Amstrad CPC6128 - Acquisition, drive repair and software stockup


Until recently my collection lacked the best of British. Acorns and Sinclairs aside, no quintessential collection is complete without an Amstrad CPC. Earlier this year I went to great lengths to acquire one, importing a CPC464 (the one with the funky coloured keys) from the other side of the world. It was with a certain irony therefore that soon after this event, a "downsizing" New Zealand classic computer collector offered me a CPC6128 at a price I couldn't refuse. Within a month I went from having no Amstrads, to having 2 sparkling and pristine units, both representing either end of the CPC spectrum.

Upon arrival most of my computers need a health check and tidy up before they become fully established residents of Tezza's home for elderly classic computers. This usually involves minor fixes, getting some peripherals and stocking up on software. The CPC6128 was no exception.

Amstrad 128 newly arrived

Figure 1. The Amstrad CPC6128. Fully unpacked and ready to check


I was chuffed with this addition. I love my CPC464 but this one had a disk drive! The 6128 also had a sleek, more serious colour scheme than the 464 and some design aspects had been improved on such as the sensible location of the cursor keys. It was also about 2cm shorter in width. Bundled with the machine was a number of game disks and two copies of Amstrad CP/M on two disks each.

The disks were interesting. I'd never seen 3 inch disks before. They appeared very rugged, and were slightly thicker than the more common 3.5 inch ones. Both sides of the disks could be used but you have to flip them over to do so.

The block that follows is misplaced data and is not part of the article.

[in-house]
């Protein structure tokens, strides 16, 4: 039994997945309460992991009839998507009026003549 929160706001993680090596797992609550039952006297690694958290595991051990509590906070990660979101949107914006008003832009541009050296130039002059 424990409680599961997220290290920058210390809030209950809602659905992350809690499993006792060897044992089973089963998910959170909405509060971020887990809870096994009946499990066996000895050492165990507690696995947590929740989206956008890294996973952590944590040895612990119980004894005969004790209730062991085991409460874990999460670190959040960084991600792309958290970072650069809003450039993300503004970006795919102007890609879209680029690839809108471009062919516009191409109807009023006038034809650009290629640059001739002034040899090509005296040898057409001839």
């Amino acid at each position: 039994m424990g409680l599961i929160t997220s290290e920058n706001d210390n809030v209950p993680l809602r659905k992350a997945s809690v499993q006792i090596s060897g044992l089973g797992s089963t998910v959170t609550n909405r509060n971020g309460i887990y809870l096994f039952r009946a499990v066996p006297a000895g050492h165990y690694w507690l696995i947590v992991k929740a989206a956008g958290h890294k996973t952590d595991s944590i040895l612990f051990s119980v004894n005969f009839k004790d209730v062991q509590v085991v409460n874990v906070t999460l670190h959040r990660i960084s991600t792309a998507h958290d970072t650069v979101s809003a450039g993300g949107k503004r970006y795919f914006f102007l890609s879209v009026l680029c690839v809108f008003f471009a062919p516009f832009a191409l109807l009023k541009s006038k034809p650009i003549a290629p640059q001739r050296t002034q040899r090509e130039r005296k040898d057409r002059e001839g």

Amstrad CPC6128 disk drive

Figure 2. CPC6128 inbuilt disk drive and disk

Things looked promising at first. The screen was stable and clear, all the keys seemed to work and so did the disk drive. I could load CP/M and most of the games without any issues. The first sign of trouble showed itself when I couldn't format a disk. Hmm. Then there was that game which required the disk to be writable while playing. It kept insisting that the disk was write protected when it clearly wasn't!

OK, so something was not right. Googling around found this article by DataServe retro that suggested a cause. Apparently some Amstrad drives (as with some Spectrum ones) had a small pin which fitted into a hole in the drive innards . Without this pin, a drive could read but not write to a disk. Apparently this pin could easily fall out of the drive when it was being worked on and, unnoticed, be lost!

Naked Amstrad CPC6128

Figure 3. Getting naked with the Amstrad CPC6128

A missing pin fitted the symptoms. Using the instructions under the linked URL above, I took the machine (Figure 3) apart, then the drive, and went looking. Sure enough, there was the small hole present where a pin should be!

The Fix

As luck would have it DataServe retro sold spare parts for the Spectrum 3+ . Why is that relevant? Well the Spectrum 3+ has the same 3" drives as the Amstrad CPC6128, both brands being owned by Amstrad by the time they came out. Among the spare parts for sale via the website were these tiny write-enabling pins! One was duly ordered and I got a couple of drive belts at the same time just in case. When the pin arrived (Figure 4), it was very simple to disassemble the drive again and fit it (Figure 5). A test after reassembly showed a drive that was fully capable of reading and writing. Problem fixed!